Measuring purchase intent is not easy as it involves identifying and evaluating the proper correlation between multiple inputs. You can’t simply pick a few visitors and extrapolate their situation to the whole market.
For example, you can’t only rely on demographics — you also need to monitor how a certain cohort interacts with your website. Google Analytics and other similar analytics services can help you uncover some behavioral insights.
Looking at where your visitors are coming from shows their level of activity. Are they actively seeking your solution or did they just click a banner advertisement?
Visitors accessing your website through newsletter links can generally be identified as having high purchase intent — not only are they engaging with your content, they have already given you their email address.
Similarly, you can analyze visitors to different web pages. People looking at pricing and demo pages may have a higher purchase intent than those who exclusively read about your product’s features.
The problem is that most analytics solutions report after the fact, or they don’t take into account the hundreds (if not, thousands) of inputs required to accurately predict a visitor’s purchase intent. Even if data is shown to you in real-time, it takes too long to compare the results and take action. Besides, up to 98% of visitors to your website remain completely anonymous.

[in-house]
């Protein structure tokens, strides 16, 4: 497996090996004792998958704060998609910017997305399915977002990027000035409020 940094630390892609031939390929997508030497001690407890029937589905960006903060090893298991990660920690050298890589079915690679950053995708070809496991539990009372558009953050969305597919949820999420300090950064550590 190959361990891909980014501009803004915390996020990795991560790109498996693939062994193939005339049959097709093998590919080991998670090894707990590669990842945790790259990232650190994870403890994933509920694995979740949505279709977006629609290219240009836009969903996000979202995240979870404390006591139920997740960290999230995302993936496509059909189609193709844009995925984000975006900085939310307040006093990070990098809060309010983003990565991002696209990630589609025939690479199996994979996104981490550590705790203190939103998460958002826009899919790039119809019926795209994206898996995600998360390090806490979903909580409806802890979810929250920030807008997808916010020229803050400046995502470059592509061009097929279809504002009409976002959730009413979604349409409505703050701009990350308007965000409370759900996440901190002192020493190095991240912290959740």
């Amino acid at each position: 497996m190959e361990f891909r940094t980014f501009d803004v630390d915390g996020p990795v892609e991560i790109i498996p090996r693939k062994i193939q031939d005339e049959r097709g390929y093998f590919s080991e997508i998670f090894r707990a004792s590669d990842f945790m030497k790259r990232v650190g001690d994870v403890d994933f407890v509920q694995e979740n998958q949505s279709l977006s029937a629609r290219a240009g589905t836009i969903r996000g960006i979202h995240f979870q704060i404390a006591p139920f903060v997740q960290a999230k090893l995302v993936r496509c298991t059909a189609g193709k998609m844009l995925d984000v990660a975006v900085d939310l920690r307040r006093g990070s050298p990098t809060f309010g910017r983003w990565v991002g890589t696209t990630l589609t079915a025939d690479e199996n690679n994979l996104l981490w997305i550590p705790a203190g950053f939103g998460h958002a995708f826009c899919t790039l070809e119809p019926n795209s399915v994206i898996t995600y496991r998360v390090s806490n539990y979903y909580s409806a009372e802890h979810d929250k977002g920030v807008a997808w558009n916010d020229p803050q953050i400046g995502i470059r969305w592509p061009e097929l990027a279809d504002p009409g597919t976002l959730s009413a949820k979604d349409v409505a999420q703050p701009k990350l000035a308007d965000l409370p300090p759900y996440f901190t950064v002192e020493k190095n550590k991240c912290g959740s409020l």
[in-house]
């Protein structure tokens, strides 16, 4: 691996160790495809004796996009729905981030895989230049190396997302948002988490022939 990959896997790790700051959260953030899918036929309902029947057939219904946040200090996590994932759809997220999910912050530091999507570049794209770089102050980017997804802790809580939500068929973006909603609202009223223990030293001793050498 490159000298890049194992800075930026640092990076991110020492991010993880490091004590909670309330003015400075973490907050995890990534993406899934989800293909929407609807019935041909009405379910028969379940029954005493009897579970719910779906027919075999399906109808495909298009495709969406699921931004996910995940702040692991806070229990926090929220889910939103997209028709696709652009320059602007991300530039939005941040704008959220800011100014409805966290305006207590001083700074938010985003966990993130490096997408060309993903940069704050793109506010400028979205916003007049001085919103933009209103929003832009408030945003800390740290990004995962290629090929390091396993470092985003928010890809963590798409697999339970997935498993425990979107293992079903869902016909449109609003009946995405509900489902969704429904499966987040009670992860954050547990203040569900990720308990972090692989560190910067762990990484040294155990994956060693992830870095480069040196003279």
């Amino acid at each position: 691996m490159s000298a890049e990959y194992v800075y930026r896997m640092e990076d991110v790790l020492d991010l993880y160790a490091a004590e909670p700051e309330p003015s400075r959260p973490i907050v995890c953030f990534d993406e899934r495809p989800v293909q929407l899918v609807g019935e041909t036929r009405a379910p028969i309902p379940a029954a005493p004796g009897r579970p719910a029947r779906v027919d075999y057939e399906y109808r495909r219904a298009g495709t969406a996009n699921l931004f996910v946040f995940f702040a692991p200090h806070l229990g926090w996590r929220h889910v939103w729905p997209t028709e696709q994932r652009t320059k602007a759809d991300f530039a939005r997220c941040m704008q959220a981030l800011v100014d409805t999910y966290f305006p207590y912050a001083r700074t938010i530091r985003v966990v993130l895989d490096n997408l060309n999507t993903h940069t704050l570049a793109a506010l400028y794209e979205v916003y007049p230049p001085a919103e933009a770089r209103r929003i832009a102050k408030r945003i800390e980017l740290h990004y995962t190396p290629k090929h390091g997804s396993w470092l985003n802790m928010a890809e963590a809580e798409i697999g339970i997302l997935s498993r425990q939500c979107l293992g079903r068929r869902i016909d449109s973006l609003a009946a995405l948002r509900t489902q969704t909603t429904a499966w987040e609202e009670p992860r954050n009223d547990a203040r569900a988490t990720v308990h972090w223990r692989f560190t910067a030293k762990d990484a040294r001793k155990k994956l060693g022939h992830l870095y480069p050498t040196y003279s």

If you only rely on visitors who sign up for a newsletter and demo, you’ll miss out on the majority of those who are interested in your offering but are not yet convinced enough to participate.
Location, for example, could say a lot about any given visitor — that’s why IP address lookup is a popular technique in data intelligence software, especially for determining if your visitors are from a key account. That said, in the modern work-from-home market, an IP address lookup is less valuable. So, in order to measure purchase intent, you need to be able to account for many inputs, process them in real-time, and then assign a score of that purchase intent to each visitor.
How to Score Purchase Intent?
As mentioned above, measuring purchase intent is mostly about determining user behavior: what do they read, which devices they use, which channels they come from, how long are they spending on the site, what pages are they looking at and in what order, and so on.
On a marketing level, this all folds into a complex path to purchase. For example, most of the time, signing up for a demo is not a one-step process. People visit, read, leave, and often come back later again after consulting with coworkers and decision-makers, etc. This is especially true for more expensive products or services with high commitments.
So, each of these components in the user journey should add (or subtract) from the visitor’s purchase intent score.
Where does this leave you? Well as you can probably guess, this scoring is not something a human can do in real-time. There are simply too many inputs and variables to take into account. Purchase Intent Scoring is something that must be done by a machine-learning model. More on this shortly.
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